This is the sixteenth part of a fiction serial, in 728 words.
As they kept walking south, Jimmy realised that they were heading for an area known as The Limes. It was a private estate bordering the town Golf Club, perhaps less than thirty houses mostly bought by people who wanted to be near the club. Suddenly, the bank manager turned right, heading up a pathway. Jimmy hesitated, as he would be very obvious. Giving the man time to walk ahead, he eventually followed, only to find himself on the edge of one of the greens, and a sign that said ‘Members Only’. The manager was walking ahead, and Jimmy assumed he had access to his house from the grounds.
Only needing to know which house he was heading for, Jimmy carried on, keeping close to the trees. A voice from behind startled him. “Excuse me. Can I help you? This is a private club you know. Are you a member?” He turned to see a man about sixty, dressed in golfing clothes and pulling a trolley with a set of clubs in it. He had no idea that people would be playing golf at this time in the evening. Jimmy smiled and said he was sorry, but he had been looking for Lime Crescent, and must have got lost. “There is no Lime Crescent around here, young man. You must indeed be lost”. Jimmy thanked him, and went back the way he had come.
Now there would be a witness, and that ruined any plan he might have had.
It was a long way from the dream wedding that Lesley had imagined, but it was still her wedding, and she had never felt happier. That Saturday morning was even sunny, and Jimmy looked so smart in the new suit she had made him buy. Patrick Killane introduced his wife Brenda to them outside the Town Hall. He looked awkward, probably wondering why he had been asked. But his chubby wife was friendly, and she had brought a plastic horseshoe tied with white ribbon, for Lesley to hold for good luck. Jimmy had the rings in his trouser pocket, and as he slipped the gold band onto her eager finger, Lesley failed to fight back a flood of tears.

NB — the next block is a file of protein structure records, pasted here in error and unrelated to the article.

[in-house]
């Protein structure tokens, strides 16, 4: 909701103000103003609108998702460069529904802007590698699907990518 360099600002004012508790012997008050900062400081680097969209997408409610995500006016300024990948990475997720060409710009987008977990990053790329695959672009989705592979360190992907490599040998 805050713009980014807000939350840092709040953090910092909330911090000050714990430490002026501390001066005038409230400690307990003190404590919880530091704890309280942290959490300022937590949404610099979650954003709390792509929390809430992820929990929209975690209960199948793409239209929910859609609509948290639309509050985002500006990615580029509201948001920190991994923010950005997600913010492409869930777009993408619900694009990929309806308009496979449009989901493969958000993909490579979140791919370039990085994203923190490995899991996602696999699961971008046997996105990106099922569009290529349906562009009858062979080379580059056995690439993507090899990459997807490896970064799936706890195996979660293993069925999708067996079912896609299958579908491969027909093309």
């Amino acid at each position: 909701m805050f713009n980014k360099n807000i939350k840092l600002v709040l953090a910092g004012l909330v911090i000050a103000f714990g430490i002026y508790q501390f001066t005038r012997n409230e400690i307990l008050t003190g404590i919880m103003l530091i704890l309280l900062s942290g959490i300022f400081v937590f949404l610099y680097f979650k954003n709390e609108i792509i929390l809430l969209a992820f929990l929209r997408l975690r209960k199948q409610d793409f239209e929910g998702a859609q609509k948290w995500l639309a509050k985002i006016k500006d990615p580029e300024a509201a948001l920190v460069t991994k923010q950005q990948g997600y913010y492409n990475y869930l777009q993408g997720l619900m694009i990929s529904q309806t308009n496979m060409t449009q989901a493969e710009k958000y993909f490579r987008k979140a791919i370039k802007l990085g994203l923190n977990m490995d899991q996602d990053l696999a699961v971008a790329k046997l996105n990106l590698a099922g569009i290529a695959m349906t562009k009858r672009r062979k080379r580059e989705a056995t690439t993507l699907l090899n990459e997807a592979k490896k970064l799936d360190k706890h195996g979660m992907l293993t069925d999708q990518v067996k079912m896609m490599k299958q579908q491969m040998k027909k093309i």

The celebration, such as it was, consisted of a meal in a nearby pub, after which a relieved-looking Killane took his leave, wishing the couple well. Back at the house, if Lesley was expecting wedded bliss, she was sorely disappointed when Jimmy sat deep in thought. He was considering that the task he had taken on might be impossible, as long as he lived in such a small town, and had come to the notice of the police. The next time God instructed him to make a difference, he was going to have to ask him to wait a few years.
Still there was one job he had to do in the meantime, but he would wait until Lesley’s excitement over the wedding calmed down.
Simon Tobin was not a nice man. He would have been happy to have admitted that too, if anyone had ever asked him. His rugged good looks had gained him many female admirers over the years, but he had little time for women, other than to use them for pleasure. Their inane chatter drove him crazy, and they took such delight in wandering around shops, even when they bought nothing. As a result, he was now in his late forties, and lived alone. His only living relative was his cousin, Valerie Keane.
Her and her husband had loaned him money in the past, trying to set him up with their goofy-looking daughter. But Lesley had refused to put up with his physical and mental abuse, eventually rejecting his offer of marriage.
Now Simon spent his days working as a tyre fitter, and most of his evenings spending his wages in the local pub. People there tended to avoid him. He had a lot to say, and generally said it loudly. Only a few of the more timid regulars tolerated him, and sometimes bought him drinks. That night he was shouting his mouth off about how useless the local football team was, with his little gang of friends nodding in agreement.
The young man who had been sipping a shandy in the corner bar left early, long before the pub closed.
But he was outside, waiting.